Australian Education Minister Christopher Pyne has announced that his plans for reforms to the country’s higher education system would be split into two separate bills in an effort to ensure there are “no distractions” that would delay the deregulation of the sector.
“The 20 per cent reduction to the Commonwealth Grants Scheme funding will be set aside for a separate debate at a later time. I want the Senate to consider these vital reforms for universities and the great benefits this package brings for students without any further distractions,” Mr Pyne said. “I hope this will clear away hurdles that were there before.”
Previously, the bill had connected the deregulation of the sector to a $150 million science research funding extension. If deregulation were not to continue, the funding would be cut. However, Pyne said the funding would now continue for another year either way.
“This is to remove any distractions or hurdles in the crossbenchers openly considering our agenda,” he said.
Meanwhile, Belinda Robinson from Universities Australia spoke out, asking parliamentarians not to vote down the bills. “Voting down the bill is not the answer,” she said. “There is an issue for long term sustainable funding for universities and research.”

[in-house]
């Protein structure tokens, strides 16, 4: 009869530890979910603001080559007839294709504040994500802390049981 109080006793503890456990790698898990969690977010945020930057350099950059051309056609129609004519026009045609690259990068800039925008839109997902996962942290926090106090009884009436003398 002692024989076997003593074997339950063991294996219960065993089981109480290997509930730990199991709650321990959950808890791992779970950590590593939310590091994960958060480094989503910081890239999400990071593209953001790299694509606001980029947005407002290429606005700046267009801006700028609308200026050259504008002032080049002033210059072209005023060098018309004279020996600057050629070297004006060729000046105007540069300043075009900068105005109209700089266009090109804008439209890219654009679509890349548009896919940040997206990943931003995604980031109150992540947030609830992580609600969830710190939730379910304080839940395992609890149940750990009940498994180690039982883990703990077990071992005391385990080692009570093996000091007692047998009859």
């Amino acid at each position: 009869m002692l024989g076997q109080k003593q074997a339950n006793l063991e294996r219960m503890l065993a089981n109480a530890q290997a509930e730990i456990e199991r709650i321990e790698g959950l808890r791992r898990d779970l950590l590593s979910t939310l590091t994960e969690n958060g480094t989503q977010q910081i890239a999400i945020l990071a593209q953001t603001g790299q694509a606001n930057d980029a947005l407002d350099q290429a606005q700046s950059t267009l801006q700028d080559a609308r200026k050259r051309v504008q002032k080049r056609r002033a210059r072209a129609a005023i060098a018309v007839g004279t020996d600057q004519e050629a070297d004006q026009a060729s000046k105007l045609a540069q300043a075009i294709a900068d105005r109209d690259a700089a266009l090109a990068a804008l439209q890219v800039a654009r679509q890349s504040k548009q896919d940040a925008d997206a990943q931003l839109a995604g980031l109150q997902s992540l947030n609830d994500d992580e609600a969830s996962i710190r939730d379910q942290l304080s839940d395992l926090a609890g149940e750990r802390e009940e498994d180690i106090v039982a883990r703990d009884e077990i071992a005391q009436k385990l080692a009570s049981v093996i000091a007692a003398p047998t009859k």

Pyne insisted that he had spoken to, or left voicemails with, all of the crossbenchers who had previously expressed concerns with regards to the former structure of the bill.
Pyne had previously been pushed to be fired by Tasmanian Senator Jacqui Lambie for his handling of the universities bill.
Lambie has continued to rally against the bill and stands in opposition to connecting the bill to the $150 million science research funding extension. “I am absolutely furious,” Senator Lambie said.
She is asking that there be a cabinet reshuffle after the bill’s outcome has been discovered.
Although currently in a hospital bed in her home state due to surgery, Lambie said she would fly to Canberra in order to vote against the legislation.
Glenn Lazarus also stands against the bill and is refusing to meet with Pyne because, as he said, nothing will change his mind. He went on to say that Pyne was “very persistent” and that his door was always open if he wanted to discuss the bill. However, he also said, “there’s no real reason for him to come and talk to me.”
The higher education reforms are set to be voted down by Parliament this week with Labor and a number of other crossbenchers. However, Pyne said that the government will continue its push for reforms in the sector, and could possibly even take the bill to the next election if it is voted down this week.